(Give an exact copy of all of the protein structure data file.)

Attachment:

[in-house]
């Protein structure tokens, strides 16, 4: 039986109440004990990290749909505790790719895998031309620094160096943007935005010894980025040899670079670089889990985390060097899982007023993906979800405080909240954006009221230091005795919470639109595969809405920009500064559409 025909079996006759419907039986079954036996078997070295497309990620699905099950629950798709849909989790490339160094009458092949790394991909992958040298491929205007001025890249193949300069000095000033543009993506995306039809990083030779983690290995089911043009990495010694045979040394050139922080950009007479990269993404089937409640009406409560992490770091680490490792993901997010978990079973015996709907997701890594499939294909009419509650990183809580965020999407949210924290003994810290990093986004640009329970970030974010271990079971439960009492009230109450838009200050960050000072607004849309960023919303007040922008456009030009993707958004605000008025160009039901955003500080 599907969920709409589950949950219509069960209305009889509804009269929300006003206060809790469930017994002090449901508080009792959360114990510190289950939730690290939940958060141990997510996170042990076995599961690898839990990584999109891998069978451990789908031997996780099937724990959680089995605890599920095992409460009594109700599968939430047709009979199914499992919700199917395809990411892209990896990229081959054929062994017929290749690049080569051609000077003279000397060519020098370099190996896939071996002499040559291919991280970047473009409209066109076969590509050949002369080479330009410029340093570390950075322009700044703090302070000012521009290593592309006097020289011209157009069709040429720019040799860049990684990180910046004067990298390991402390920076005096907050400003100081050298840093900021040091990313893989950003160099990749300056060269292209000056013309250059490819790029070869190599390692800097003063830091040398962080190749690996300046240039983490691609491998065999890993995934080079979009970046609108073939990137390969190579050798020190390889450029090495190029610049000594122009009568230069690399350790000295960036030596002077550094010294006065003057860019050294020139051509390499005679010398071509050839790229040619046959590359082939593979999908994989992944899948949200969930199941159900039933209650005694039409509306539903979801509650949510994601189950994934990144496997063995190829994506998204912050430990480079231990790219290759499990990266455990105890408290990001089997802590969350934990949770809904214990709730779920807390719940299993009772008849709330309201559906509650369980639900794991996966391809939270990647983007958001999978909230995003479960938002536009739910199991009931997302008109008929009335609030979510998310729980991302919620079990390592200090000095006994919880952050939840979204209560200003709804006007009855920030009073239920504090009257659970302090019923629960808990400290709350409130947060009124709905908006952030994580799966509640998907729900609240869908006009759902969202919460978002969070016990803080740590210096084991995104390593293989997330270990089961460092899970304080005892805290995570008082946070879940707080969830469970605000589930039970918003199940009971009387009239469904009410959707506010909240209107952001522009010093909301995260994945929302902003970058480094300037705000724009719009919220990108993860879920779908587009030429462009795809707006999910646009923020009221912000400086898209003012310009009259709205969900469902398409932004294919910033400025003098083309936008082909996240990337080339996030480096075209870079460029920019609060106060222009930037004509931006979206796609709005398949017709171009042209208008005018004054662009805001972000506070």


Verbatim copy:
[in-house]
């Protein structure tokens, strides 16, 4: 039986109440004990990290749909505790790719895998031309620094160096943007935005010894980025040899670079670089889990985390060097899982007023993906979800405080909240954006009221230091005795919470639109595969809405920009500064559409 025909079996006759419907039986079954036996078997070295497309990620699905099950629950798709849909989790490339160094009458092949790394991909992958040298491929205007001025890249193949300069000095000033543009993506995306039809990083030779983690290995089911043009990495010694045979040394050139922080950009007479990269993404089937409640009406409560992490770091680490490792993901997010978990079973015996709907997701890594499939294909009419509650990183809580965020999407949210924290003994810290990093986004640009329970970030974010271990079971439960009492009230109450838009200050960050000072607004849309960023919303007040922008456009030009993707958004605000008025160009039901955003500080 599907969920709409589950949950219509069960209305009889509804009269929300006003206060809790469930017994002090449901508080009792959360114990510190289950939730690290939940958060141990997510996170042990076995599961690898839990990584999109891998069978451990789908031997996780099937724990959680089995605890599920095992409460009594109700599968939430047709009979199914499992919700199917395809990411892209990896990229081959054929062994017929290749690049080569051609000077003279000397060519020098370099190996896939071996002499040559291919991280970047473009409209066109076969590509050949002369080479330009410029340093570390950075322009700044703090302070000012521009290593592309006097020289011209157009069709040429720019040799860049990684990180910046004067990298390991402390920076005096907050400003100081050298840093900021040091990313893989950003160099990749300056060269292209000056013309250059490819790029070869190599390692800097003063830091040398962080190749690996300046240039983490691609491998065999890993995934080079979009970046609108073939990137390969190579050798020190390889450029090495190029610049000594122009009568230069690399350790000295960036030596002077550094010294006065003057860019050294020139051509390499005679010398071509050839790229040619046959590359082939593979999908994989992944899948949200969930199941159900039933209650005694039409509306539903979801509650949510994601189950994934990144496997063995190829994506998204912050430990480079231990790219290759499990990266455990105890408290990001089997802590969350934990949770809904214990709730779920807390719940299993009772008849709330309201559906509650369980639900794991996966391809939270990647983007958001999978909230995003479960938002536009739910199991009931997302008109008929009335609030979510998310729980991302919620079990390592200090000095006994919880952050939840979204209560200003709804006007009855920030009073239920504090009257659970302090019923629960808990400290709350409130947060009124709905908006952030994580799966509640998907729900609240869908006009759902969202919460978002969070016990803080740590210096084991995104390593293989997330270990089961460092899970304080005892805290995570008082946070879940707080969830469970605000589930039970918003199940009971009387009239469904009410959707506010909240209107952001522009010093909301995260994945929302902003970058480094300037705000724009719009919220990108993860879920779908587009030429462009795809707006999910646009923020009221912000400086898209003012310009009259709205969900469902398409932004294919910033400025003098083309936008082909996240990337080339996030480096075209870079460029920019609060106060222009930037004509931006979206796609709005398949017709171009042209208008005018004054662009805001972000506070």